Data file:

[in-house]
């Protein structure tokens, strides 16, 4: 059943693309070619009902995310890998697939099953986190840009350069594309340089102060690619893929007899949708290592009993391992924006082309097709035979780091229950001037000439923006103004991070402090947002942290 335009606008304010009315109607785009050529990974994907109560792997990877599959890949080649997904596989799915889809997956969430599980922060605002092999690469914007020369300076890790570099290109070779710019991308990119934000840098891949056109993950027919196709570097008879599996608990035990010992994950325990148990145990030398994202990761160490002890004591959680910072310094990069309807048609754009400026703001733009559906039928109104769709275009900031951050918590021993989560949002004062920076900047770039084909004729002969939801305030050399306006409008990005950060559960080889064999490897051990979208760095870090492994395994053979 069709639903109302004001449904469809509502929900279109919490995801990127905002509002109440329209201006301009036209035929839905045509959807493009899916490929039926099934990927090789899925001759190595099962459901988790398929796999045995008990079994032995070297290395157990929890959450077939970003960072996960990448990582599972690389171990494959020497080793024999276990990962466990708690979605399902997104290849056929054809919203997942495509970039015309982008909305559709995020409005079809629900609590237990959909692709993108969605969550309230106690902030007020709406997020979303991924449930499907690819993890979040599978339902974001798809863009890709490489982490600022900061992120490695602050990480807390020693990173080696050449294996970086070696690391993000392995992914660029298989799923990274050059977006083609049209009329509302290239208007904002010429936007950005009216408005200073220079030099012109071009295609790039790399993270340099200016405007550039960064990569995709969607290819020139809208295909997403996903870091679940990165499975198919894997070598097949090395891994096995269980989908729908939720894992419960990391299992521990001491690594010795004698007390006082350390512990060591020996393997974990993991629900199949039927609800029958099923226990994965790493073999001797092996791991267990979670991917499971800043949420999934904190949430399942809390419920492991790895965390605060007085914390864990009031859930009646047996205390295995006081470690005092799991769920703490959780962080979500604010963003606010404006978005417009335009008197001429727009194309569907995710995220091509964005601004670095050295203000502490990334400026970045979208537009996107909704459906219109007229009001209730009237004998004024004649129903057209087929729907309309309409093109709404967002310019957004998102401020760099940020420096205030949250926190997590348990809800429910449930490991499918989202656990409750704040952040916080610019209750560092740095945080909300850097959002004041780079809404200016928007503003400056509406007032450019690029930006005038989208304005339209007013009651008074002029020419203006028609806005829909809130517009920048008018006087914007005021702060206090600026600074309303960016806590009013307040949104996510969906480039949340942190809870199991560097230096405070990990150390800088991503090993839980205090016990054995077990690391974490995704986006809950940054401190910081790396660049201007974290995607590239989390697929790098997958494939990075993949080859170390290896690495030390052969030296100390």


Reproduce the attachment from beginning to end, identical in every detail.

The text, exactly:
[in-house]
């Protein structure tokens, strides 16, 4: 059943693309070619009902995310890998697939099953986190840009350069594309340089102060690619893929007899949708290592009993391992924006082309097709035979780091229950001037000439923006103004991070402090947002942290 335009606008304010009315109607785009050529990974994907109560792997990877599959890949080649997904596989799915889809997956969430599980922060605002092999690469914007020369300076890790570099290109070779710019991308990119934000840098891949056109993950027919196709570097008879599996608990035990010992994950325990148990145990030398994202990761160490002890004591959680910072310094990069309807048609754009400026703001733009559906039928109104769709275009900031951050918590021993989560949002004062920076900047770039084909004729002969939801305030050399306006409008990005950060559960080889064999490897051990979208760095870090492994395994053979 069709639903109302004001449904469809509502929900279109919490995801990127905002509002109440329209201006301009036209035929839905045509959807493009899916490929039926099934990927090789899925001759190595099962459901988790398929796999045995008990079994032995070297290395157990929890959450077939970003960072996960990448990582599972690389171990494959020497080793024999276990990962466990708690979605399902997104290849056929054809919203997942495509970039015309982008909305559709995020409005079809629900609590237990959909692709993108969605969550309230106690902030007020709406997020979303991924449930499907690819993890979040599978339902974001798809863009890709490489982490600022900061992120490695602050990480807390020693990173080696050449294996970086070696690391993000392995992914660029298989799923990274050059977006083609049209009329509302290239208007904002010429936007950005009216408005200073220079030099012109071009295609790039790399993270340099200016405007550039960064990569995709969607290819020139809208295909997403996903870091679940990165499975198919894997070598097949090395891994096995269980989908729908939720894992419960990391299992521990001491690594010795004698007390006082350390512990060591020996393997974990993991629900199949039927609800029958099923226990994965790493073999001797092996791991267990979670991917499971800043949420999934904190949430399942809390419920492991790895965390605060007085914390864990009031859930009646047996205390295995006081470690005092799991769920703490959780962080979500604010963003606010404006978005417009335009008197001429727009194309569907995710995220091509964005601004670095050295203000502490990334400026970045979208537009996107909704459906219109007229009001209730009237004998004024004649129903057209087929729907309309309409093109709404967002310019957004998102401020760099940020420096205030949250926190997590348990809800429910449930490991499918989202656990409750704040952040916080610019209750560092740095945080909300850097959002004041780079809404200016928007503003400056509406007032450019690029930006005038989208304005339209007013009651008074002029020419203006028609806005829909809130517009920048008018006087914007005021702060206090600026600074309303960016806590009013307040949104996510969906480039949340942190809870199991560097230096405070990990150390800088991503090993839980205090016990054995077990690391974490995704986006809950940054401190910081790396660049201007974290995607590239989390697929790098997958494939990075993949080859170390290896690495030390052969030296100390």